Since the OpenNI work was published as open source, it can still be distributed, and as I Programmer notes the files will also be available on GitHub. It's also feasible that other backers of the project will revive it in some form.
When it comes to mobile operating systems, iOS and Android are still the frontrunners. Despite the brilliant and not-so-brilliant efforts of Microsoft to topple the two giants, the mobile market space is dominated by Cupertino and Mountain View. iOS, which made its beginnings in an era where touch-screen smartphones was a relatively new concept. With the late Steve Jobs at the helm, Apple was instrumental in starting what we now call the smartphone revolution. iOS with its brilliant and shiny design wowed many users thus catapulting the company into the role of a technology giant. As iOS was soaring at a breathtaking pace, a little-known open-source operating system was making its presence felt ever so slightly. Neither Steve Jobs nor the open-source community could guess how the mobile market space would change in the next few years.
The much-anticipated Galaxy S5 is finally here! After months of rumors and leaks, Samsung unveiled the successor to the Galaxy S4 at a press conference at Mobile World Conference (MWC) 2014 in Barcelona. Though it’s a minor evolution of the Galaxy S4, the new phone packs a sharp 5.1-inch screen, a faster, 2.5GHz quad-core Snapdragon 800 processor, 2GB of RAM and a 16-megapixel camera. Taking cue from the Samsung Galaxy S4 Active, the smartphone is also waterproof. It features a new fingerprint scanner similar to the iPhone 5S.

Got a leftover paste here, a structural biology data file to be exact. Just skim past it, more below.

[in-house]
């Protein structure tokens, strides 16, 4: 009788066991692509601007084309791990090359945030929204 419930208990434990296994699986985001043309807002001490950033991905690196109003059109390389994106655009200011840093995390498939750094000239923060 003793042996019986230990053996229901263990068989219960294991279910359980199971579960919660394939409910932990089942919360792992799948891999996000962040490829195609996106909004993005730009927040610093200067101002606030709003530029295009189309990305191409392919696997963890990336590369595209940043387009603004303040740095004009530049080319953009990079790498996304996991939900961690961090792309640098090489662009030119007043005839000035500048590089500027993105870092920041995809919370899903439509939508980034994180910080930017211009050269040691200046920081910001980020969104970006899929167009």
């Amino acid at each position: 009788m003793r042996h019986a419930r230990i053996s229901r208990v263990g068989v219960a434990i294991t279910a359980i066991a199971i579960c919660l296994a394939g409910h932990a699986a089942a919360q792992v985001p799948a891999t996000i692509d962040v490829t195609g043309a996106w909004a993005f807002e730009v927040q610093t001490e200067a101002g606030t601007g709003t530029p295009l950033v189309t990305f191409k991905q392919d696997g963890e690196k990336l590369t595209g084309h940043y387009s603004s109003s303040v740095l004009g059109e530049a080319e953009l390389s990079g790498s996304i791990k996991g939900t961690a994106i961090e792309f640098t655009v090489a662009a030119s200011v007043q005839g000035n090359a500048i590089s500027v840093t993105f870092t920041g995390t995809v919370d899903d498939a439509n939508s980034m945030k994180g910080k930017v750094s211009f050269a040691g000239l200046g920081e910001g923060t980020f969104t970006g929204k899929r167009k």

"Apple just snapped up three year's worth of the supply of sapphire screens from the company that we had engaged to make the screens for the Edge," he said (at roughly the 30:45 mark linked to above). The report about the sapphire display comments first appeared at Gigaom.
Linus Torvalds, the man behind the wonderful project Linux and Git was offered job by Steve Jobs, the founder of Apple Inc. Torvalds never met Bill Gates, the founder of Microsoft but he met Jobs in the year 2000 when he was working with Transmeta corporation, an American fabless semiconductor company. Jobs invited Torvalds to Cupertino Camps of Apple. Torvalds was offered thick salary and remarkable position within the organization and was supposed to do Non-Linux things at Apple. This was the point, Torvalds disagreed. Moreover Torvalds did not like the Mac Kernel, Mach.
It is possible that some devices will not work, especially if you have a newer thunderbolt equipped Mac. It is also possible that you may experience a notable decline in battery life when using Linux over OS X. However, most of the responses I've seen, as well as my own experiences, have been very positive. If you have experience running Linux on Apple hardware, the Reddit thread would love to hear from you, and I'd love to hear from you in the comments.
The Darling Project is still in its infancy and only works to currently let some basic OS X programs run on Linux. Darling relies upon GNUstep and other code-bases while having very ambitious aims of having binary support for OS X programs on Linux.
Pear OS 8 is somewhat controversial in the GNU/Linux world not because it imitates Apple poorly but because it strives to imitate Apple, which basically downplays our strengths and reinforces that notion that Apple’s OSuX is somehow better. Distributions which tried to mimic Windows — even Vista — got chastised for similar reasons.
Samsung Electronics is to pay $290 million to Apple for copying features of iPhone and iPad in its devices. This is as per the verdict by a U.S. jury in the long-running patent struggle between the two tech giants. It restores a large chunk of a historic verdict Apple won in 2012.
tuaw.com: After yesterday's surprise announcement of the free upgrade to OS X Mavericks, some Twitter wags and industry pundits assumed that the free OS would be a danger to the continued existence of Linux.